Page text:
Immunologic Factors in Acute Rheumatic Fever Compared to Rheumatic Heart Disease

Document Type: Original Article(s)

Authors

Abstract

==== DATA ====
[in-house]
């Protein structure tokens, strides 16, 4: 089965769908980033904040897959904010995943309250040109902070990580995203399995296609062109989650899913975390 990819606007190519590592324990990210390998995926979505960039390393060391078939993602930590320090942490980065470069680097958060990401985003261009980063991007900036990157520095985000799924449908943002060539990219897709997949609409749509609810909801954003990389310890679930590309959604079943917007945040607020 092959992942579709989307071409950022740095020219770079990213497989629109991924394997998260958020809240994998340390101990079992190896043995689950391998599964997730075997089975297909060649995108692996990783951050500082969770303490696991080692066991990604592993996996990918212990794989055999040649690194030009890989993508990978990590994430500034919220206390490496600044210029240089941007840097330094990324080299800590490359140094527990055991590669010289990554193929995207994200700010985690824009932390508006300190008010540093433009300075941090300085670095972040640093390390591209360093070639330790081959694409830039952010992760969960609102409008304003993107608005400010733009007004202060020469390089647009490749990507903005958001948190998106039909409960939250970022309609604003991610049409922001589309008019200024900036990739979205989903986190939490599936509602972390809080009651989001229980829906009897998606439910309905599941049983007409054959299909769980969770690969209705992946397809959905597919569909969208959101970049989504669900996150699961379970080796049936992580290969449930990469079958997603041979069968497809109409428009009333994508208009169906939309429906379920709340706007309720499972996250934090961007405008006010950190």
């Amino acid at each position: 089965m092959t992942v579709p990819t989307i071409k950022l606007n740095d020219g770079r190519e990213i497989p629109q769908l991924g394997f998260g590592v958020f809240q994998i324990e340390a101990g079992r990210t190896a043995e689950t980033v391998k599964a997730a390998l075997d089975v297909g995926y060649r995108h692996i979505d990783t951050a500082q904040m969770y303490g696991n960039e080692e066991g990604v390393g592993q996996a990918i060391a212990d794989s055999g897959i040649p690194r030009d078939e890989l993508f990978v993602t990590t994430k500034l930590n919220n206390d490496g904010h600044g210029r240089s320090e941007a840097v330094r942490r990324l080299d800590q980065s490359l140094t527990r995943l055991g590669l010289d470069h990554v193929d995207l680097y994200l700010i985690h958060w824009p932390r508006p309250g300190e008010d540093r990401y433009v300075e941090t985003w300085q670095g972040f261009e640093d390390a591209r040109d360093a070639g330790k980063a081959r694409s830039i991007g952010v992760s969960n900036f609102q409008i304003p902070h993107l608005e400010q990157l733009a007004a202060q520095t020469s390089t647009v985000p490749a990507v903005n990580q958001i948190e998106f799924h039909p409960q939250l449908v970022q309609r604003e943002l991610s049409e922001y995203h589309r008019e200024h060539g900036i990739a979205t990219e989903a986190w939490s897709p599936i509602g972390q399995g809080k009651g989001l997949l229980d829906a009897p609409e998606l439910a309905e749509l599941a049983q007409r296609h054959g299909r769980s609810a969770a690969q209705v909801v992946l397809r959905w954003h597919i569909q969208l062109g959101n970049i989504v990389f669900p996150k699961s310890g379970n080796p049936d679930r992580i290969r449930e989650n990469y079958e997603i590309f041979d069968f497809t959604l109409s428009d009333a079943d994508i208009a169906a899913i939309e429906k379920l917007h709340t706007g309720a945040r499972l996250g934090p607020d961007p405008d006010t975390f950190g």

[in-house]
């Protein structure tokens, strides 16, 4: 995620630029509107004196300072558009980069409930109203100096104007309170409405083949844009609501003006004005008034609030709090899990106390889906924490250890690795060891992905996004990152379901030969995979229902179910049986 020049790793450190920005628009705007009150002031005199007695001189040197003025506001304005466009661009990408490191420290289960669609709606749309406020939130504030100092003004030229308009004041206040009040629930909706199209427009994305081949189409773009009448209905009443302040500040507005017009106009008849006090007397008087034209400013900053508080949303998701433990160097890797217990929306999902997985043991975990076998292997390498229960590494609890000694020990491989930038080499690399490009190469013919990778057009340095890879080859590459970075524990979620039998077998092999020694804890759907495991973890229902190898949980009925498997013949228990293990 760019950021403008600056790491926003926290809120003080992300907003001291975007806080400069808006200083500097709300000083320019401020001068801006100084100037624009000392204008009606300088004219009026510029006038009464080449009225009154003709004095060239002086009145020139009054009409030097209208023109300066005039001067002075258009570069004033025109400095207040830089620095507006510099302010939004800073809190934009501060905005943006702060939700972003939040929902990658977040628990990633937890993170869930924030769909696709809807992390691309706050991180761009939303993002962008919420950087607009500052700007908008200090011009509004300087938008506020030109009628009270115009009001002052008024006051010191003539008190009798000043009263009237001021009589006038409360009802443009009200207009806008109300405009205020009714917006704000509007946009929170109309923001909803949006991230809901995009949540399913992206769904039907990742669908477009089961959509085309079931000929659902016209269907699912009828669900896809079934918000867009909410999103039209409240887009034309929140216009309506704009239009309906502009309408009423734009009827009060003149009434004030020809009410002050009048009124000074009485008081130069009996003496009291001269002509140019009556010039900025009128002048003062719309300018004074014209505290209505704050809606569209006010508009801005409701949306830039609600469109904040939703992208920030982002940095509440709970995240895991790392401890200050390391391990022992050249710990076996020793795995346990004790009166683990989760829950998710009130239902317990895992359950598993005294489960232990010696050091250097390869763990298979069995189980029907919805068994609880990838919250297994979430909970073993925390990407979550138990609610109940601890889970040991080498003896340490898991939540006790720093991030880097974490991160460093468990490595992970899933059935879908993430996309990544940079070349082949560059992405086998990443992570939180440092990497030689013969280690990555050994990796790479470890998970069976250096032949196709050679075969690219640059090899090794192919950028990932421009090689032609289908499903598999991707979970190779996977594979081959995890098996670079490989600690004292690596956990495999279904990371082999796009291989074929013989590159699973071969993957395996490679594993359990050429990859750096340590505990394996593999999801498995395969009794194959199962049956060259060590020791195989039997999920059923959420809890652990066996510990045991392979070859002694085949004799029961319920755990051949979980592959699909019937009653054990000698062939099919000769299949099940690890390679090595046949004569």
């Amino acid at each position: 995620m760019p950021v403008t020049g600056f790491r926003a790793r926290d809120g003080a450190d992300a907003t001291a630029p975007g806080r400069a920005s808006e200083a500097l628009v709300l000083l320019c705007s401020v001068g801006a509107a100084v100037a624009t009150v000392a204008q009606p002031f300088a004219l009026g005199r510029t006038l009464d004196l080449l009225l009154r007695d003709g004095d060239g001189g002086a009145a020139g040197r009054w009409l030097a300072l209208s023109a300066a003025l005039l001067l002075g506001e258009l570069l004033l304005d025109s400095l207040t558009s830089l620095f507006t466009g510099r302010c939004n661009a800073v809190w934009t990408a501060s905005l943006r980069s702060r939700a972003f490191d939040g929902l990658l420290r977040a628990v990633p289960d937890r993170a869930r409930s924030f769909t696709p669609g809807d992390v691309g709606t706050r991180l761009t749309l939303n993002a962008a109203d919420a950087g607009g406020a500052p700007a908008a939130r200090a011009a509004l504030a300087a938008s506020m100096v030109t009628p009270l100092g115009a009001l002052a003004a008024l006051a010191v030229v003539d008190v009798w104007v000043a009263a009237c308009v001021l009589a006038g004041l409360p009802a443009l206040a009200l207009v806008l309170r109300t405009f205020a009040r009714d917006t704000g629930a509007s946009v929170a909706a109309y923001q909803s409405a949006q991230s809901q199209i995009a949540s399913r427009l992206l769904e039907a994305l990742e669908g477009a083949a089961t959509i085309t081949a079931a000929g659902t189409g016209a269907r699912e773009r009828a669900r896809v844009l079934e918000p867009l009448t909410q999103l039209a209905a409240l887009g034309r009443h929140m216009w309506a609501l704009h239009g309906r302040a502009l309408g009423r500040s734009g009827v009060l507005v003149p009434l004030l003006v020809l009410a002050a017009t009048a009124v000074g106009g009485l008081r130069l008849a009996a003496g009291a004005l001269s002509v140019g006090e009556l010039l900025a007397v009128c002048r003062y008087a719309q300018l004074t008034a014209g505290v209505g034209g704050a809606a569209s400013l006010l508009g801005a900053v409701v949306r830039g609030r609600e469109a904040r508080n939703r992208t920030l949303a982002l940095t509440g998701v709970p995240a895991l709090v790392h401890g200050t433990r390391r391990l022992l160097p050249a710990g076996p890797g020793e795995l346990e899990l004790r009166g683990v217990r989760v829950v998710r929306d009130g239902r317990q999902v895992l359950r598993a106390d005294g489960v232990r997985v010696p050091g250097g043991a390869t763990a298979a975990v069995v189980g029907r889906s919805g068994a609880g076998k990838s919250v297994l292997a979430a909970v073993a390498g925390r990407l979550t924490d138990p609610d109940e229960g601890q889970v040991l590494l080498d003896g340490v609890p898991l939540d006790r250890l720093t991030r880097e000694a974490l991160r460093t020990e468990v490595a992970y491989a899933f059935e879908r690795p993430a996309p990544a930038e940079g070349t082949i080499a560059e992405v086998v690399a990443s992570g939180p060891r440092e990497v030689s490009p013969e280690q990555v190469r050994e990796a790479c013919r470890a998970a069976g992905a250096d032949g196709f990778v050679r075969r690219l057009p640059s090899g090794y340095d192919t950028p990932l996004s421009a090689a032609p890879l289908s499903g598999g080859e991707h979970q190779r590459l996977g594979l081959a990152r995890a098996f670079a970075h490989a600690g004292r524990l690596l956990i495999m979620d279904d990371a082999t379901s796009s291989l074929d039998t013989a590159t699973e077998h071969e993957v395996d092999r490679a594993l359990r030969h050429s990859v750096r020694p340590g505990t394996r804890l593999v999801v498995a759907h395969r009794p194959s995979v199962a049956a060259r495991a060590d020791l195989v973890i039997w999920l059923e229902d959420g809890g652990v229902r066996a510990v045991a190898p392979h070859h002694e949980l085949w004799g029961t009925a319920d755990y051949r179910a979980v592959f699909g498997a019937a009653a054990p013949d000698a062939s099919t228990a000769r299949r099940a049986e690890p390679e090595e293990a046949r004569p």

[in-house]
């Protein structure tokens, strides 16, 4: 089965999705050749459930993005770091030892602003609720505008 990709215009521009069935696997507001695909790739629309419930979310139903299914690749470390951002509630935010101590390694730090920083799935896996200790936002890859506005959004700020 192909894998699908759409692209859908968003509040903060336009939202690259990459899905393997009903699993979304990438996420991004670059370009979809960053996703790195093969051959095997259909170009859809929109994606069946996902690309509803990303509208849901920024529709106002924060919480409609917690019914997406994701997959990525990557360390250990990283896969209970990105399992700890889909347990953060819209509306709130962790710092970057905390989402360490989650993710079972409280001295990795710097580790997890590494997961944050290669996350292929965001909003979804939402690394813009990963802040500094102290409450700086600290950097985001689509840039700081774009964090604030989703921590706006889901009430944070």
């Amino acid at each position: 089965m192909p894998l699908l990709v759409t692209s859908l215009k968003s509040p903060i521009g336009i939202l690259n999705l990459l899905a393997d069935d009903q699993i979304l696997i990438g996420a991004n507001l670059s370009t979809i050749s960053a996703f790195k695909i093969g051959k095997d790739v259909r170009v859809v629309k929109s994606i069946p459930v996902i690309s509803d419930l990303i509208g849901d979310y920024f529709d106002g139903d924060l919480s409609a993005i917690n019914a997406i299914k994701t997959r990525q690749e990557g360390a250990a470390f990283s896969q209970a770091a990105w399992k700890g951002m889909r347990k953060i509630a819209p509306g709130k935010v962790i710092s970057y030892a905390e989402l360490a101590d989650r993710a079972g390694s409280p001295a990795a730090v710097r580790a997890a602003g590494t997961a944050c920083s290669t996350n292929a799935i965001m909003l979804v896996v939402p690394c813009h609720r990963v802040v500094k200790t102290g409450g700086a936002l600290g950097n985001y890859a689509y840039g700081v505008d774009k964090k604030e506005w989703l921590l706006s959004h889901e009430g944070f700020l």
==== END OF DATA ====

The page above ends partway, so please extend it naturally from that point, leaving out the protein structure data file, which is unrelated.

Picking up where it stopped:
Background/Objective: To clarify the state of different immunologic factors in patients with acute rheumatic fever (ARF) and rheumatic heart disease (RHD) compared to healthy individuals.Patients and Methods: Patients with ARF (#21), patients with RHD six months after the onset of ARF (#19), and healthy children from the same age group with normal physical examination and no history of pharyngitis during the previous month as the control group (#20) were studied. All patients were evaluated and followed for the presence and the severity of carditis, heart failure, and valvular involvement with echocardiography. Antistreptolysin-O (ASO) titer, erythrocyte sedimentation rate (ESR), serum complements C3 and C4, immunoglobins IgA, IgM, and IgG, IgM Rheumatoid Factor (RF), IgM and IgG anti-cardiolipin antibody (ACLA), and IgM and IgG anti-M group A streptococcal protein (AMP) were compared.Results: There was a significant difference for IgG and IgM ACLA between groups (p=0.005 and p=0.0001, respectively). These results were shown to reflect the difference between patients with ARF and the other two groups. There was a significant difference for IgG AMP between ARF and RHD groups (p=0.05). There was a significant difference for IgM RF between ARF and RHD groups (p=0.05). There was a significant difference for serum IgG between groups (p=0.0005). This was shown to reflect a significant difference between patients with ARF and the two other groups. Serum IgG was significantly lower in patients with, than in patients without, aortic valve involvement (p=0.039). Similarly, Serum IgG was significantly lower in patients with pericardial effusion (p=0.013).Conclusion: There are significant differences for IgG and IgM ACLA and IgG AMP and serum IgG levels and IgM RF between ARF patients and the other two groups. Whether IgG has a “protective effect” in patients with ARF preventing them from developing pericardial effusion, aortic valve involvement, or other complications is a notable question that must be answered.